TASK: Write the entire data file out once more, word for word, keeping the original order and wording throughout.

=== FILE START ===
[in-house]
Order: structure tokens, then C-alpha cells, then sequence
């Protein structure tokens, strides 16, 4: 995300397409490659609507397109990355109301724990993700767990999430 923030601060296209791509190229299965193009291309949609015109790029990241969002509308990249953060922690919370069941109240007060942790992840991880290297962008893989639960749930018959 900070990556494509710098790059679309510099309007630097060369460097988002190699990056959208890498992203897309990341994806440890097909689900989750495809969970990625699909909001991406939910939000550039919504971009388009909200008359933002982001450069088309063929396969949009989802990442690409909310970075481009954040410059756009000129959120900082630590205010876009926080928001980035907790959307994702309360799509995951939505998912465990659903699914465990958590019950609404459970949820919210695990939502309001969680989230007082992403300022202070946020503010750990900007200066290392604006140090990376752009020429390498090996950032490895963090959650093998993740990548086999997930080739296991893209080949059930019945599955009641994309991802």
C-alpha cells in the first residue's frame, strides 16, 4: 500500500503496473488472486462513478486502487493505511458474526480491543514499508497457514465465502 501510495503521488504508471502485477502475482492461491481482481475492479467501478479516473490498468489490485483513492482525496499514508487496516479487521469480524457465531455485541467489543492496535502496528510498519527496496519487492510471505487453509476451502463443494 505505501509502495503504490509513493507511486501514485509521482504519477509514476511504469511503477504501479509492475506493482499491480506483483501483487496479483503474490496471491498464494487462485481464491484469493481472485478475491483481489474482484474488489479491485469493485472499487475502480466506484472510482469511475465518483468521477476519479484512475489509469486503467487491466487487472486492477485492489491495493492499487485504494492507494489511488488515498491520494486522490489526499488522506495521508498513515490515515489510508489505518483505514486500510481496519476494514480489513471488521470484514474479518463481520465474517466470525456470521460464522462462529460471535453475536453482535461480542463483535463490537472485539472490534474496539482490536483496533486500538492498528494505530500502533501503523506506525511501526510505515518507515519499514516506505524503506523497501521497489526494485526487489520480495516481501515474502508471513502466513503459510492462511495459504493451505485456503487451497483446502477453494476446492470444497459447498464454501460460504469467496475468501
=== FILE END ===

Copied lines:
[in-house]
Order: structure tokens, then C-alpha cells, then sequence
């Protein structure tokens, strides 16, 4: 995300397409490659609507397109990355109301724990993700767990999430 923030601060296209791509190229299965193009291309949609015109790029990241969002509308990249953060922690919370069941109240007060942790992840991880290297962008893989639960749930018959 900070990556494509710098790059679309510099309007630097060369460097988002190699990056959208890498992203897309990341994806440890097909689900989750495809969970990625699909909001991406939910939000550039919504971009388009909200008359933002982001450069088309063929396969949009989802990442690409909310970075481009954040410059756009000129959120900082630590205010876009926080928001980035907790959307994702309360799509995951939505998912465990659903699914465990958590019950609404459970949820919210695990939502309001969680989230007082992403300022202070946020503010750990900007200066290392604006140090990376752009020429390498090996950032490895963090959650093998993740990548086999997930080739296991893209080949059930019945599955009641994309991802």
C-alpha cells in the first residue's frame, strides 16, 4: 500500500503496473488472486462513478486502487493505511458474526480491543514499508497457514465465502 501510495503521488504508471502485477502475482492461491481482481475492479467501478479516473490498468489490485483513492482525496499514508487496516479487521469480524457465531455485541467489543492496535502496528510498519527496496519487492510471505487453509476451502463443494 505505501509502495503504490509513493507511486501514485509521482504519477509514476511504469511503477504501479509492475506493482499491480506483483501483487496479483503474490496471491498464494487462485481464491484469493481472485478475491483481489474482484474488489479491485469493485472499487475502480466506484472510482469511475465518483468521477476519479484512475489509469486503467487491466487487472486492477485492489491495493492499487485504494492507494489511488488515498491520494486522490489526499488522506495521508498513515490515515489510508489505518483505514486500510481496519476494514480489513471488521470484514474479518463481520465474517466470525456470521460464522462462529460471535453475536453482535461480542463483535463490537472485539472490534474496539482490536483496533486500538492498528494505530500502533501503523506506525511501526510505515518507515519499514516506505524503506523497501521497489526494485526487489520480495516481501515474502508471513502466513503459510492462511495459504493451505485456503487451497483446502477453494476446492470444497459447498464454501460460504469467496475468501